An analytical and experimental investigation of a frequency- shift-keyed signal generated by a phase-locked-loop with application to narrowband FSK
Gee, Thomas Hunter
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Narrowband communications systems employing frequency-shift-keyed (FSK) carrier modulation demand careful consideration of system transient responses. Discontinuous waveforms or their derivatives, such as produced by frequency modulation, can result in the generation of large transient currents and voltages. These transient conditions produce distortion which interferes with demodulation processes, and may be in excess of the physical limitations on continuous operation of the transmitting terminal. It has been suggested that a phase-locked-loop (PlL), whose reference signal is instantaneously switched between two discrete frequency sources, be employed as the modulated source of an FSK carrier. The characteristics of the PLL provide signal coherence and a means of "shaping" the modulation waveform, both of which are required in certain FSK transmissions. The investigation undertaken here is primarily concerned with the characterization of such a PLL output signal (exhibiting a finite frequency transition interval). Expressions are obtained for the output signal and the resulting modulation waveform for the case of a single frequency shift. Graphical evidence of the dependence of the modulation waveform on the loop parameters, gain and bandwidth, is presented. In order to facilitate the analysis of linear networks excited by the FS-PLL, an infinite series of damped sinusoidal terms, representing the PLL output signal is developed. This series is also utilized to determine the coefficients of the Fourier series representation of a periodically keyed PLL. Using this result, the signal bandwidth is shown to vary directly as the loop bandwidth. Application of the FS-PLL as a voltage source is made in the case of the equivalent circuit (a high Q series tuned circuit) of a VLf transmitting antenna. Representative curves are provided which show that the series tuned circuit transient response is in general the superposition of a transient component, resulting from a change in frequency, and a quasi-stationary component. Finally, an experiment is devised which provides an additional investigative tool. A unique method for achieving demodulation of narrowband signals, while maintaining wideband demodulator response characteristics, is used to experimentally substantiate the predicted modulation waveforms. Experimental data is also obtained, and graphically compared with the theory, to verify the frequency domain analysis of the FS-PLL output as well as the tuned circuit time domain analysis.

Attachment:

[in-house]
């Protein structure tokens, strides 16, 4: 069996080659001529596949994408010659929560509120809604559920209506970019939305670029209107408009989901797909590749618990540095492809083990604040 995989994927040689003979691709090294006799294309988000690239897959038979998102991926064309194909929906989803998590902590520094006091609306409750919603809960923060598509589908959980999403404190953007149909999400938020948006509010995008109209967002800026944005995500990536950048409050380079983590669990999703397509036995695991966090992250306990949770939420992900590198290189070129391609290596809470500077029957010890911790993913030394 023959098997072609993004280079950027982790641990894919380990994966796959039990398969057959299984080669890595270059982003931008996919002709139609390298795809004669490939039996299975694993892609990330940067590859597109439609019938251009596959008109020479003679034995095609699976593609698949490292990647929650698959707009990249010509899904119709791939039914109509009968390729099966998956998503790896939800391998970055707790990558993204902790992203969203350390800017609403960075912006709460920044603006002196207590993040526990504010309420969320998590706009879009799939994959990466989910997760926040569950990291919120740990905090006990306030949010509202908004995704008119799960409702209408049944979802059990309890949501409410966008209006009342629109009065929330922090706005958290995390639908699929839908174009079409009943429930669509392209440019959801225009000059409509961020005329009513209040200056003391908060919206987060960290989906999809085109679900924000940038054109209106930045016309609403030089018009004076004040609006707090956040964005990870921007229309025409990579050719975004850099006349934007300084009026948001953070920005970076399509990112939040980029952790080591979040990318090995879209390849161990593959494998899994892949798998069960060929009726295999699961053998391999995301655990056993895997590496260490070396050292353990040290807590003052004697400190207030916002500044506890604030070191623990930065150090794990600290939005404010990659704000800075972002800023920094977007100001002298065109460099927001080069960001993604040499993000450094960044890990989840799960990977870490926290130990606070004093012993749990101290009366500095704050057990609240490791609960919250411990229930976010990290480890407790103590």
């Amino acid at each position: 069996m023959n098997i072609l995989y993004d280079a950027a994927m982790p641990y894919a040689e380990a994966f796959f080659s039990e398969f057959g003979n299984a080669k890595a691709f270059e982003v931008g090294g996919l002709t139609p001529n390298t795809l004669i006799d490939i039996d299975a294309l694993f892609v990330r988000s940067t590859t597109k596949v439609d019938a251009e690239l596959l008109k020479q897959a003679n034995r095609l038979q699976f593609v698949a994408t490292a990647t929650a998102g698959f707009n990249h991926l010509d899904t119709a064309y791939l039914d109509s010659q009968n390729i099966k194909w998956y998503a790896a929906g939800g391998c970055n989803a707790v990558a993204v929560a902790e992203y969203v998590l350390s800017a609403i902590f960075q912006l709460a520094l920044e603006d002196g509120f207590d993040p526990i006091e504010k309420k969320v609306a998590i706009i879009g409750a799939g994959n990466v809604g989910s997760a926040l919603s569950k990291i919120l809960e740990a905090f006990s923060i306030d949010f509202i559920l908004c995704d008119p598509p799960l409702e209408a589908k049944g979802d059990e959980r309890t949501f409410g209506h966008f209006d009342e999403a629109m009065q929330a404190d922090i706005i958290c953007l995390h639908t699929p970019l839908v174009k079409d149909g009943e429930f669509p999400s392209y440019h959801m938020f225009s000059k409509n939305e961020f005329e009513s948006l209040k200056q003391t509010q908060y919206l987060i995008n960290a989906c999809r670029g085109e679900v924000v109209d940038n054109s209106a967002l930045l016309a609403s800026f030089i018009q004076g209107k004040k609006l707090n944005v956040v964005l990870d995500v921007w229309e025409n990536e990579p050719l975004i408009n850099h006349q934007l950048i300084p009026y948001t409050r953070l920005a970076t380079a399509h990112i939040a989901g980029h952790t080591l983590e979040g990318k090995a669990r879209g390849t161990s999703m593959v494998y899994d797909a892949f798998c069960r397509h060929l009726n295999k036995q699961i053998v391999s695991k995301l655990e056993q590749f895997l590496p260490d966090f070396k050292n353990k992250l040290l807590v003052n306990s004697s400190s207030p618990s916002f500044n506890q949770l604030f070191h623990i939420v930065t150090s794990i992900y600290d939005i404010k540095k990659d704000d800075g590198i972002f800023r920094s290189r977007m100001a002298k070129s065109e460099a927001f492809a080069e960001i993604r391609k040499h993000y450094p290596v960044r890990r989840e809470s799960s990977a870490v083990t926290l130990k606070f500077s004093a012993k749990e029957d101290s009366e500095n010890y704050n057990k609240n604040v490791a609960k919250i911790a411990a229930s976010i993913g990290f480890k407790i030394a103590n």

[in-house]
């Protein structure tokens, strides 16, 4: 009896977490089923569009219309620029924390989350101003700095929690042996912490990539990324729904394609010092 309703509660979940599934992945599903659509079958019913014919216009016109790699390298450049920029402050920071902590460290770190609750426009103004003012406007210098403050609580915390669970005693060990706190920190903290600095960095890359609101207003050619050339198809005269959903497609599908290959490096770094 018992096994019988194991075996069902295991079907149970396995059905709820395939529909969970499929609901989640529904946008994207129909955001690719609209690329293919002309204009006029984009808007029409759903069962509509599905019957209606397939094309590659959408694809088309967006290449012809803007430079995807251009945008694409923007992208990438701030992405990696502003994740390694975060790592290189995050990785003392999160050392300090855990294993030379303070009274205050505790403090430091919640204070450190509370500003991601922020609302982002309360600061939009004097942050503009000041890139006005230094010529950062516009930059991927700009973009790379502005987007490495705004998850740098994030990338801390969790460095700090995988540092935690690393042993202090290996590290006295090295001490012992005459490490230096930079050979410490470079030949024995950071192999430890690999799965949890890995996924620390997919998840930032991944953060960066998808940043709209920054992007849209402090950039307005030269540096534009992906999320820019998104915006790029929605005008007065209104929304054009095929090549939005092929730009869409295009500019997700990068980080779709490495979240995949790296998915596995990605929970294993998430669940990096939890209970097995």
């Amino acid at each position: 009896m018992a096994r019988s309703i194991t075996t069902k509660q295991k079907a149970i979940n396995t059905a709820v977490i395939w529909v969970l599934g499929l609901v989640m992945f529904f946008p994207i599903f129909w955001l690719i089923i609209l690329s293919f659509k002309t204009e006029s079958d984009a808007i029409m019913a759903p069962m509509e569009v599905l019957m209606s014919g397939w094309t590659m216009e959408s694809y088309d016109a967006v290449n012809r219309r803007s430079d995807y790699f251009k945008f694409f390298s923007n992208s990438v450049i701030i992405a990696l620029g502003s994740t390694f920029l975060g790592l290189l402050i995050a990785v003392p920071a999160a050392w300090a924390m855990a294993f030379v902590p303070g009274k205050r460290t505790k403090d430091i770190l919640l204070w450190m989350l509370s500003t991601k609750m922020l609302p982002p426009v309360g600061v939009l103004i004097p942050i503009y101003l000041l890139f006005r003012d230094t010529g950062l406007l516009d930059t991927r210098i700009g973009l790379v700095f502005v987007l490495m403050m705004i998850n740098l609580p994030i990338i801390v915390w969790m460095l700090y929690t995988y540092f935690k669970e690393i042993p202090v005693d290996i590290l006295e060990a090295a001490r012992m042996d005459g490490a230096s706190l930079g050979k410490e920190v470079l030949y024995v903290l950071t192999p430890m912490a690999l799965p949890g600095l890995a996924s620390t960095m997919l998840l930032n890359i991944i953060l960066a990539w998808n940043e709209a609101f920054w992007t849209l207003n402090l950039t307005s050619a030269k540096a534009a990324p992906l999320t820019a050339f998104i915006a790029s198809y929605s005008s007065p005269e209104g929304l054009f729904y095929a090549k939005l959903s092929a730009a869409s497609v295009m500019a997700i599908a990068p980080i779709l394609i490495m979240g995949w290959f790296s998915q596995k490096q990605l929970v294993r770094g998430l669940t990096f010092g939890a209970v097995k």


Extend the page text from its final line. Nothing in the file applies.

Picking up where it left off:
- Doctoral Dissertations